The President Requests...


She wed at 19, over the President’s misgivings, because, says Luci, “I was desperately looking to be normal. One way out of this fishbowl life was to marry.” The escape wasn’t easy. When she shopped for a wedding gown in Manhattan, onlookers barged into her dressing room; and she was blasted for marrying on Aug. 6, 1966, the 21st anniversary of the bombing of Hiroshima. Thirteen years after her East Room reception, Luci and Patrick divorced. When she married banker lan Turpin in 1984, there Were just 50 guests—650 fewer than had attended her first wedding.


Hillary’s 39-year-old brother recalls “two little songbirds starting to sing,” just as he and the 26-year-old daughter of Sen. Barbara Boxer said their I do’s on May 28. But it was the ticking of a wedding present that caught the attention of a Secret Service agent. Alarmed, he tore the box apart—and didn’t stop, even after it turned out to contain a clock. “All we got,” says Rodham, who is a coordinator for the Democratic National Committee, “was a shell with a glass face on it.” Never mind: The First Family couldn’t have been more gracious. Hillary offered the White House. Chelsea was a bridesmaid. And the President delivered a toast. “He said that the Israeli-PLO accord had been signed on the spot where we married and that FDR had breakfast there every morning,” recalls Nicole, a film company exec. “And that our wedding was among the most touching events that had happened to him in the Rose Garden.”


The spirited daughter of President Theodore Roosevelt (far right) was known as Princess Alice—and her Feb. 17, 1906, marriage to Representative Longworth approached the frenzy of a royal wedding. Thousands vied to be among the 680 invited to the East Room ceremony, and the White House overflowed with gifts. England’s King Edward sent an enameled snuffbox, the President of France a priceless tapestry, Pope Pius X a mosaic replica of the Vatican. Ordinary Americans, meanwhile, weighed in with a pair of turtledoves, a box of snakes, brooms and feather dusters, and a barrel of popcorn.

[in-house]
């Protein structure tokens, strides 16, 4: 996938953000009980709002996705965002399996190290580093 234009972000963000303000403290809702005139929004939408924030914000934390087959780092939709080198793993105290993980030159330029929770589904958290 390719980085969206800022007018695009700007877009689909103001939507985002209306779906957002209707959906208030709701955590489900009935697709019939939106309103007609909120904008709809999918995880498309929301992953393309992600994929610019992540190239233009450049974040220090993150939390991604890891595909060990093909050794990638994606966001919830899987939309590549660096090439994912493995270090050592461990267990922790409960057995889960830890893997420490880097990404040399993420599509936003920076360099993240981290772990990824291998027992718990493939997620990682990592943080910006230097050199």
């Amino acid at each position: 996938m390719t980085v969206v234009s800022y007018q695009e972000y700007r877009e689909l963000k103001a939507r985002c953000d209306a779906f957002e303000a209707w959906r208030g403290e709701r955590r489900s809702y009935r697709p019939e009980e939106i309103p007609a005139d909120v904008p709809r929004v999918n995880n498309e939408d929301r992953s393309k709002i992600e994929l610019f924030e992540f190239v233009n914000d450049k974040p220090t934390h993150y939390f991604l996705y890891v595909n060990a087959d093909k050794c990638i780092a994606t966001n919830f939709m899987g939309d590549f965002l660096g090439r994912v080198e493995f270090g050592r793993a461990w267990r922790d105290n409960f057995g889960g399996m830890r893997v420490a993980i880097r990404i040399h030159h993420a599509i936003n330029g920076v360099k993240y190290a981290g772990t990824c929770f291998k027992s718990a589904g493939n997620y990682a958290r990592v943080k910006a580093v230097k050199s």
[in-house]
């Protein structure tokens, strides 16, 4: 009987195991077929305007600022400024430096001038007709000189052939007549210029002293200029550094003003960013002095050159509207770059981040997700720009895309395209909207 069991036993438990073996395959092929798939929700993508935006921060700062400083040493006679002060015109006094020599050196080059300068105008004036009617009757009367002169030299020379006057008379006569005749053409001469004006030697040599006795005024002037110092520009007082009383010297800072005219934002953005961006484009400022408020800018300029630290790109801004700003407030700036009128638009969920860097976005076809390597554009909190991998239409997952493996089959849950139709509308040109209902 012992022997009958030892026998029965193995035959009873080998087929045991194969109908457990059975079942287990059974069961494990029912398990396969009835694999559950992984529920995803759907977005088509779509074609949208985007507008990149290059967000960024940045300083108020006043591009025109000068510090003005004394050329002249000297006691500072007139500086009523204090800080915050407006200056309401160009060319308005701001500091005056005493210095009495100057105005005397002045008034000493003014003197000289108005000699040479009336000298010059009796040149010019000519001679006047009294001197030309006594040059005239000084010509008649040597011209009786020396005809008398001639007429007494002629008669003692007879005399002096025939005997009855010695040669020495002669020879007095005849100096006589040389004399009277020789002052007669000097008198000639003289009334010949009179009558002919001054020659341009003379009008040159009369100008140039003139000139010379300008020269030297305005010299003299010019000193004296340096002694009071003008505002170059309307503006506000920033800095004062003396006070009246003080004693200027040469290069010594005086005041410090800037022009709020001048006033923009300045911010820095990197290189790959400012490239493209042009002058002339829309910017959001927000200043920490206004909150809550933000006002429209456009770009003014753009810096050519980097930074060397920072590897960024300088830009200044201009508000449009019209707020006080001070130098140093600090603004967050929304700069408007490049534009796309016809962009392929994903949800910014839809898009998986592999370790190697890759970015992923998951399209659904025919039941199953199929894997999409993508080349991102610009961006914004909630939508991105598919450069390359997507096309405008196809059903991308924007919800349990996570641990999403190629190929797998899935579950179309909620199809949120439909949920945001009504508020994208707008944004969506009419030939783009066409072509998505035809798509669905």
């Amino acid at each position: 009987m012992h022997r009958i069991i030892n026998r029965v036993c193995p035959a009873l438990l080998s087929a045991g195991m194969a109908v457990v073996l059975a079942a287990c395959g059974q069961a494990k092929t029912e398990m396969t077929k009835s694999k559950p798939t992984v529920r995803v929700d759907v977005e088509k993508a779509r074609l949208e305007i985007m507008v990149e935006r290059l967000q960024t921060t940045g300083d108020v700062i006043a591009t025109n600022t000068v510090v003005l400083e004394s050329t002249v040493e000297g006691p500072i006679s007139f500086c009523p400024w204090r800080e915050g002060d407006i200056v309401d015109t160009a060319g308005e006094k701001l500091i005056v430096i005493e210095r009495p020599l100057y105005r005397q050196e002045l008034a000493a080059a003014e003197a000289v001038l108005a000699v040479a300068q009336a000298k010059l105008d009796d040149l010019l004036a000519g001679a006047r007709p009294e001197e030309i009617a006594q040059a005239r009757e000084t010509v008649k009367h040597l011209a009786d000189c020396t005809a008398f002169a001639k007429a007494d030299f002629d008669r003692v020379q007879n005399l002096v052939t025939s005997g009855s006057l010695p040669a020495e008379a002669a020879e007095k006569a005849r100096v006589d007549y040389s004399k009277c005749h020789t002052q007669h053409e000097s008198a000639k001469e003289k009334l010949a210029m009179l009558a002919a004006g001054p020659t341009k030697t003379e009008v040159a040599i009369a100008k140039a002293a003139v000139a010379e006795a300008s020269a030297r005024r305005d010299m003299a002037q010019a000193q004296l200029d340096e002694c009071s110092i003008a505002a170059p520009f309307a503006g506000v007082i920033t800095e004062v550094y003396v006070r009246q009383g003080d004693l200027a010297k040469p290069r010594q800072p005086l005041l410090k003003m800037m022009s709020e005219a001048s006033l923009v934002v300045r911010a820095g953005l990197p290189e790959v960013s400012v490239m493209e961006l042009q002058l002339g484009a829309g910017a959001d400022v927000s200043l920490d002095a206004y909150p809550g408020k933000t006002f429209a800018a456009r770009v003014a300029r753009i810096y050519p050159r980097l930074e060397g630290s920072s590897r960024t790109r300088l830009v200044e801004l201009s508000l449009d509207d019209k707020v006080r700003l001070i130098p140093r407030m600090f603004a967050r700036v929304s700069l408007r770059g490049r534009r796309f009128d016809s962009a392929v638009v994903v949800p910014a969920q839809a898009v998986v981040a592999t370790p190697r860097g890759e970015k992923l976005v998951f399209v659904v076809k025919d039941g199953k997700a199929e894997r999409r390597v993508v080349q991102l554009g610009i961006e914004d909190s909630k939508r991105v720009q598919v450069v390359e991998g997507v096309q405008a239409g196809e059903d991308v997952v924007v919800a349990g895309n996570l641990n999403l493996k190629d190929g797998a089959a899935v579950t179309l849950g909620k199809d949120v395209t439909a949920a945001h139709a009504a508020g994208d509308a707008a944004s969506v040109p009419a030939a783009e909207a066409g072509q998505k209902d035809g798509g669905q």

Orange blossoms were transported from Florida to the East Room when President Ulysses S. Grant’s 18-year-old daughter wed a British junior diplomat on May 21, 1874.


Six months earlier, her older sister Jessie had wed in the East Room. But on May 7, 1914, Eleanor, 24, chose the less formal Blue Room to exchange vows with the 50-year-old Secretary of the Treasury. Her father, President Woodrow Wilson, threatened to deal with prying reporters “man to man.”


Tricia was determined that her wedding to the young Harvard law student would take place in the Rose Garden. And she wasn’t deterred when a steady rain began to fall on the afternoon of June 12, 1971—despite the pleas of dad Richard to move the wedding inside. Miraculously, the drizzle stopped just before the ceremony started and resumed right after it ended. Nearly as astounding was the sight of President Nixon dancing for the first time in public. Though he quipped, “I’ve been trying to figure all night how to get out of it,” he cut in on Cox and danced with Tricia to “Thank Heaven for Little Girls” in front of 400 guests. Most deemed the wedding a delight, except Alice Roosevelt Long-worth, who got caught in the rain and muttered that she felt she had been sitting on “a wet sponge” throughout the affair. “No,” she said, the wedding didn’t “bring back one goddamned memory” of her own White House nuptials 65 years earlier.


In many ways, 23-year-old Lynda and her 28-year-old Marine captain faced typical travails in planning their Dec. 9,1967, wedding. Even though the head count was a hefty 500, recalls Lynda, “the guest list was very hard to pare down.” There were also some unfortunate last-minute developments. The cakemaker died of a heart attack just days before completing the 250-pound wedding cake; antiwar protesters marched outside the White House the day of the wedding; and, before the ceremony, an overload of TV cameras in the East Wing caused the fuses to blow out. But there were pleasant surprises too. When the minister asked, “Who giveth this woman to be married to this man?” President Johnson departed from the traditional “I do” to respond in a more feminist vein: “Her mother and I.” Says Lynda: “I had never realized he was that progressive.”


At 7 p.m. on June 2, 1886, before only 28 guests, Cleveland, 49, became the first—and, to date, only—President to wed in the White House. His bride, 21, holds the record as youngest First Lady.

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